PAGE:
Generally, when someone approaches the property, the operator sends an audio warning. This is deterrent No. 3. If it doesn't faze the trespasser, then the operator calls the police while continuing to track the suspect's movements. The operator can stay on the line with the police dispatch for as long as needed. The officers stay informed of the suspects' whereabouts with help from the security operator.

Video Surveillance Does More Than Deter Crime

Video surveillance can catch other problems such as a leak or a flood in the early stages, potential safety hazards, and large debris blown onto the property. For any problems that come up that don't require calling first responders, the operator can contact the manager on site or the assigned contact person.

Video surveillance keeps eyes on your property regardless of the weather. While thieves may not attempt to break into a business on very cold, wet days, Mother Nature may have other things in mind. She has the power to freeze pipes that leads to their breaking. She has been known to knock a few cameras out of commission. Since you have operators watching your cameras, they're more likely to catch something early.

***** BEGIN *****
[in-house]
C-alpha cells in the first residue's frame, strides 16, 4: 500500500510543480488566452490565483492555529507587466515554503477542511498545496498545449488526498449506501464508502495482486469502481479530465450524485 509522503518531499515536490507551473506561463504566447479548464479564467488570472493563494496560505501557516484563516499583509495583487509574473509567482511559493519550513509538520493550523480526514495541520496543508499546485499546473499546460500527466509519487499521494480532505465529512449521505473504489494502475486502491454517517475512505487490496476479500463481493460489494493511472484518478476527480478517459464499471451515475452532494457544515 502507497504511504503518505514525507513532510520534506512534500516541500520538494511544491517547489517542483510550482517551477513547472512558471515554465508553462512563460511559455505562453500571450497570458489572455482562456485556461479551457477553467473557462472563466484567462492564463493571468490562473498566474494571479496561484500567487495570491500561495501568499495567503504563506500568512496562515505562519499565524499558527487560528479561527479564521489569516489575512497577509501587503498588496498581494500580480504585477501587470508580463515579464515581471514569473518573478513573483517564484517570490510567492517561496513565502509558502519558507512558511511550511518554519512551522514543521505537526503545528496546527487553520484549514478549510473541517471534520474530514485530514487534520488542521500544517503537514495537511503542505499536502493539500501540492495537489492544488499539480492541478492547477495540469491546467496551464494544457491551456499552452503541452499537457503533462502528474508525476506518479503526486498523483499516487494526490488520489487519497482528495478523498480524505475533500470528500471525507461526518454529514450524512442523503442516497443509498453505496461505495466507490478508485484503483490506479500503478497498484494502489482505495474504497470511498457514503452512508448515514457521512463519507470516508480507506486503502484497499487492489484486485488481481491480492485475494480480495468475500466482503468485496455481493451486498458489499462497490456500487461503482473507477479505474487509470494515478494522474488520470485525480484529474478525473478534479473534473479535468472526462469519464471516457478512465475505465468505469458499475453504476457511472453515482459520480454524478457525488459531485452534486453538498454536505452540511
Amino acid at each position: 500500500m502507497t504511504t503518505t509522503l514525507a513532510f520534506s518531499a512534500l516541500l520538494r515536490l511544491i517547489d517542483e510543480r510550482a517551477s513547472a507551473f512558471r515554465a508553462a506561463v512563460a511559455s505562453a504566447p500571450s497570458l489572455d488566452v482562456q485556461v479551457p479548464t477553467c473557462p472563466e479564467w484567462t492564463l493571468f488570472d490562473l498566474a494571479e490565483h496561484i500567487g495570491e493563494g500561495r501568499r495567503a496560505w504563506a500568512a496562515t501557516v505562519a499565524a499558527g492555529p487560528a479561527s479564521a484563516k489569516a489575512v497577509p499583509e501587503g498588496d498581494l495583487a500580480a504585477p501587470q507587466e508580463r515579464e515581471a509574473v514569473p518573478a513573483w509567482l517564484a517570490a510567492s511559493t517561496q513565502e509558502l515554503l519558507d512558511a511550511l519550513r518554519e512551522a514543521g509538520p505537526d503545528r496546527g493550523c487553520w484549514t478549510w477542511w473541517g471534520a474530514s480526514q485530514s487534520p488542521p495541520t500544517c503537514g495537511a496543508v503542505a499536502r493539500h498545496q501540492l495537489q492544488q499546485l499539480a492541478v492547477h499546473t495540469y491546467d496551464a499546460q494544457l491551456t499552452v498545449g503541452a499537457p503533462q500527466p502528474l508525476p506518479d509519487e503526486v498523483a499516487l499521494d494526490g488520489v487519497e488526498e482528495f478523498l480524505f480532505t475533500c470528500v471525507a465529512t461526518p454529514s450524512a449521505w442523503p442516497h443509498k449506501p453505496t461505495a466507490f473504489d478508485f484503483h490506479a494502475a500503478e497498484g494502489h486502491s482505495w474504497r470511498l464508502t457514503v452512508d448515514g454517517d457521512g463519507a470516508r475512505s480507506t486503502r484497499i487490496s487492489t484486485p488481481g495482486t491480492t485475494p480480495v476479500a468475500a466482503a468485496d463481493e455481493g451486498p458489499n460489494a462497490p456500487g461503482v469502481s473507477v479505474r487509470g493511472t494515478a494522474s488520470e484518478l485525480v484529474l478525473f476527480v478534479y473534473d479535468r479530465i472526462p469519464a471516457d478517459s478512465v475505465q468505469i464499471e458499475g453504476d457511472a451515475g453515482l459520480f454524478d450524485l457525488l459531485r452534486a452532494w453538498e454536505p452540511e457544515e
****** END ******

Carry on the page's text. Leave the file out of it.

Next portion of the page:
Sometimes damage happens unintentionally. Maybe a truck driver bumps into another vehicle. In fact, a truck driver in a company's fleet truck damaged inventory in the daytime. But no one saw it happen. Fortunately, the operator spotted it, zoomed in on the truck, and captured the license plate, fleet number, and driver's face.

Video surveillance can identify bottlenecks, customer service and process improvement opportunities, and sales coverage problems. Video surveillance can pay for itself within months since the service costs less than the price of security guards or police officers.

What to Consider in a Video Surveillance System?

San Francisco businesses can ensure they have perimeter security and avoid running into the problems of subpar camera footage by researching video surveillance systems. Start by asking other businesses in your industry about video surveillance providers.